The Chinese Shar Pei is a tough, wrinkled and loyal pooch. Originally bred as a guard dog, the well trained Shar Pei usually enjoys frolicking with the family as much as a good woof. The distinctive and adorable wrinkles and skin folds do come with strict cleaning instructions and some notable health issues to be aware of. Regardless of whether you’re an owner or a borrower, if you want to learn all about the Shar Pei breed, read on.
Doggy member Rolo, the blue Shar Pei
What is a Shar Pei dog?
A Shar Pei is a Chinese dog breed, originally bred for hunting, fighting and guarding. The standard Shar Pei is a medium sized dog breed, usually standing at between 46 - 56cm at the shoulder and weighing between 16 - 29 kg (depending on gender and size). They have wrinkly skin and usually a short, coarse coat which may be a variety of different colours.
The word “Shar Pei” actually roughly translates as “sand skin”, or “rough, sandy coat”. There are three types of Shar Pei coat: the horse, brush and bear-coat. The horse coat is the shortest and coarsest coat and is reportedly more associated with a dominant temperament. The brush coat is slightly longer and is typically associated with a calmer temperament. The bear coat Shar Pei has a longer coat still - more than an inch long at the withers (where the bottom of the neck meets the back). Shar Pei lifespan is usually over ten years.
Doggy member, Mocha
The Shar Pei arguably shares similar ancestry to another Chinese dog - the lion-like Chow Chow. Both breeds have a distinctive blue-black tongue and are thought to be related to the ancient Han Dog - a Chinese guard dog in existence around 2,000 years ago.
Unfortunately, the Shar Pei is susceptible to a number of health conditions. Some breeders can provide more information on this, such as health screening of Shar Pei puppies and family history of certain conditions. Skin problems, eye and ear problems are among the most common issues. “Shar Pei fever” and “Shar Pei syndrome” have also been described as Shar Pei specific issues which may require specialist attention.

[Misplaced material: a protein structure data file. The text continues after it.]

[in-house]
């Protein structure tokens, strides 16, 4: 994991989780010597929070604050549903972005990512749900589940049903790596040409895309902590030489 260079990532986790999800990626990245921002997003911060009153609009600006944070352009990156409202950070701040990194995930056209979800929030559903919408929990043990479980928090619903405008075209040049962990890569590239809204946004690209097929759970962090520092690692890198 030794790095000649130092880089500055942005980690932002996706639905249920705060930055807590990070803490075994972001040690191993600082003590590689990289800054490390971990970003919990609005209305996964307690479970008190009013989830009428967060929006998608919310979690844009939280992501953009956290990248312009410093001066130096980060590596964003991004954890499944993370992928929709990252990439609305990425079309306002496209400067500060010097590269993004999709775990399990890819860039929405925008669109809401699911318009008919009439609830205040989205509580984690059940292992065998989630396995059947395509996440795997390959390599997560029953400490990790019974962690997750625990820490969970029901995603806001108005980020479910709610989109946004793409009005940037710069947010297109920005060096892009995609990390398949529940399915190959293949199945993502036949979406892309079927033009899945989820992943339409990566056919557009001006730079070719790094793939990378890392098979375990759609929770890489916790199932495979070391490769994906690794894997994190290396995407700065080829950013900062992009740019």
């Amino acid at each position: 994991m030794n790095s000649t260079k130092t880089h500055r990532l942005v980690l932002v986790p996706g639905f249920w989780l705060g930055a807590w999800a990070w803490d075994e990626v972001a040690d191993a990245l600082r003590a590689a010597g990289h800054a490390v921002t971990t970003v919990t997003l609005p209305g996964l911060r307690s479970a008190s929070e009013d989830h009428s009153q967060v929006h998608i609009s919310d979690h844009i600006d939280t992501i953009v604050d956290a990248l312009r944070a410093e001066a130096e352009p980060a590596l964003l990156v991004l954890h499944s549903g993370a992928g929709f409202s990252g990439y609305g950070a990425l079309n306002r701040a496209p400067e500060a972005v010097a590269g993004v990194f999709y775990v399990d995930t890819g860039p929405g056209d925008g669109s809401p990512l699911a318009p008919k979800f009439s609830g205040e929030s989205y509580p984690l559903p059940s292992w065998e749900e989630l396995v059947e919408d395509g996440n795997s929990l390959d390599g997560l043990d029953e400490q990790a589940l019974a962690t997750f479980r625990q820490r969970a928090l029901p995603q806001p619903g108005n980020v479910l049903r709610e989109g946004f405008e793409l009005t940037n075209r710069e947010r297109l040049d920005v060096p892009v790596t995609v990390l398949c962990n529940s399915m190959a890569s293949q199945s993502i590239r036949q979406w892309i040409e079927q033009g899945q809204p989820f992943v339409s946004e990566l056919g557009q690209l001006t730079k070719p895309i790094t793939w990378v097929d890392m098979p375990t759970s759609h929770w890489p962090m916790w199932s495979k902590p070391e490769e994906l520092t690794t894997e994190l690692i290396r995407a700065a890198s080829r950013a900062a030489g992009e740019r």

Shar Pei borrowers and owners should note that the breed does not tolerate heat well so careful precautions should be taken. Due to these issues, prospective owners should consult a breeder or experienced veterinarian to find out the best way to deal with these issues and look into comprehensive pet insurance in case any problems arise.
Miniature and Toy Shar Peis have come into existence through selective breeding along a recessive gene line which produces smaller pups. These smaller types are not recognised by official Kennel Clubs and so information is not so widely available.
How much exercise does a Shar Pei need?
The UK Kennel Club recommends up to one hour of exercise per day for an adult Shar Pei. However, if it is warm outside, it is best to keep Shar Peis somewhere cool as they don’t tolerate heat well. If you own or are borrowing a Shar Pei puppy, the amount of exercise should be reduced accordingly. Shar Pei’s have a fast growth rate and so they can suffer from bone and joint problems if not exercised in an appropriate way.
Aside from exercise, Shar Peis will also need those adorable (but high maintenance) wrinkles cleaned regularly (possibly daily) and their coats should be groomed once a week.
Chinese Shar Peis made it into our top 5 laziest dogs and are sometimes referred to as “couch potatoes”. However, every dog is different: owner member, Julie, describes her Shar Pei, Morrissey, as: “full of energy and fun he loves attention and enjoys a good walk.”
Doggy member, Morrissey
What is the temperament of a Shar Pei?
The Shar Pei temperament will of course vary depending on how each dog is raised and socialised but typically they are a loyal, protective and independent breed. As the history of the breed is linked to guarding, they can be territorial and stubborn if poorly trained or socialised. They may be wary of strangers and may become vocal if they are worried or playing. However, a well trained and properly socialised Shar Pei puppy can become a very loving family dog.
Diesel the Shar Pei sounds like a pawesome pup:
“Diesel loves playing with toys - balls, ropes... He loves running and goofying around. He likes to be sure you are around and sometimes he is literally stuck to you. He is really good with everyone, still a bit shy and afraid of other dogs. Diesel is amazing and super cute. Really easy to keep him happy and he loves kisses”
Doggy member Diesel, enjoying a carrot
Shar Pei training: are Shar Peis easy to train?
Shar Peis enjoy pawsitive reinforcement in their training - think treats and lots of encouragement. Due to their guarding background and sometimes a stubborn streak, overly assertive or strict training will often cause Shar Peis to become worried and could provoke an aggressive reaction. Rewards, repetition and patience will be far more likely to get tails wagging and Shar Peis sitting nicely. As such, to see your Shar Peis best side, start training and socialisation early and gently possibly with help from an experienced breeder or dog trainer.
Sky the Shar Pei is described by her owner, James as:
“a lovely girl who loves people and walks [but] she will run away given half the chance. She is typical of her breed, loyal and lovely but I describe her best as a large cat...”
If you need help teaching your Shar Pei to come when called, check out the dos and don’ts of dog training:
Looking to borrow a dog - how about a pawsome Shar Pei to join you on a walk? Or would you like your Shar Pei to make a new friend? Why not sign up to BorrowMyDoggy today.
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